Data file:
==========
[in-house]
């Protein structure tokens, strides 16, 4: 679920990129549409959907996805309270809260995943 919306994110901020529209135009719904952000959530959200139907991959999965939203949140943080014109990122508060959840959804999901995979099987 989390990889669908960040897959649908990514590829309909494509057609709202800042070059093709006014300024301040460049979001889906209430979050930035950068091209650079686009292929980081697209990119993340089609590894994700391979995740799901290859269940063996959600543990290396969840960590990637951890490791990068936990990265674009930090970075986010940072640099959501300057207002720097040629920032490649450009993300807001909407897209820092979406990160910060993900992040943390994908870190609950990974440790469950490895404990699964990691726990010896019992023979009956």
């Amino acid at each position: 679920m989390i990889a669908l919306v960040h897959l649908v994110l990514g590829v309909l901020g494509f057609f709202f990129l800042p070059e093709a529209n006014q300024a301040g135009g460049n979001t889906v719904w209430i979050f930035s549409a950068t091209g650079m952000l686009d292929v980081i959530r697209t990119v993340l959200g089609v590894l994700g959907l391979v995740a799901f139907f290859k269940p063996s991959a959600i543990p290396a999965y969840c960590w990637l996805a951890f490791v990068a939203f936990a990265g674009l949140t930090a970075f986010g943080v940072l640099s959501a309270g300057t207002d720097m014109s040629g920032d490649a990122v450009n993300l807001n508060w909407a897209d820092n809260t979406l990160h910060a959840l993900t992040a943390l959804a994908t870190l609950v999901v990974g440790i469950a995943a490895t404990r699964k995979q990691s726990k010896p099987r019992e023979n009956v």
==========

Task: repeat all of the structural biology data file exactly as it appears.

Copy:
[in-house]
């Protein structure tokens, strides 16, 4: 679920990129549409959907996805309270809260995943 919306994110901020529209135009719904952000959530959200139907991959999965939203949140943080014109990122508060959840959804999901995979099987 989390990889669908960040897959649908990514590829309909494509057609709202800042070059093709006014300024301040460049979001889906209430979050930035950068091209650079686009292929980081697209990119993340089609590894994700391979995740799901290859269940063996959600543990290396969840960590990637951890490791990068936990990265674009930090970075986010940072640099959501300057207002720097040629920032490649450009993300807001909407897209820092979406990160910060993900992040943390994908870190609950990974440790469950490895404990699964990691726990010896019992023979009956």
């Amino acid at each position: 679920m989390i990889a669908l919306v960040h897959l649908v994110l990514g590829v309909l901020g494509f057609f709202f990129l800042p070059e093709a529209n006014q300024a301040g135009g460049n979001t889906v719904w209430i979050f930035s549409a950068t091209g650079m952000l686009d292929v980081i959530r697209t990119v993340l959200g089609v590894l994700g959907l391979v995740a799901f139907f290859k269940p063996s991959a959600i543990p290396a999965y969840c960590w990637l996805a951890f490791v990068a939203f936990a990265g674009l949140t930090a970075f986010g943080v940072l640099s959501a309270g300057t207002d720097m014109s040629g920032d490649a990122v450009n993300l807001n508060w909407a897209d820092n809260t979406l990160h910060a959840l993900t992040a943390l959804a994908t870190l609950v999901v990974g440790i469950a995943a490895t404990r699964k995979q990691s726990k010896p099987r019992e023979n009956v």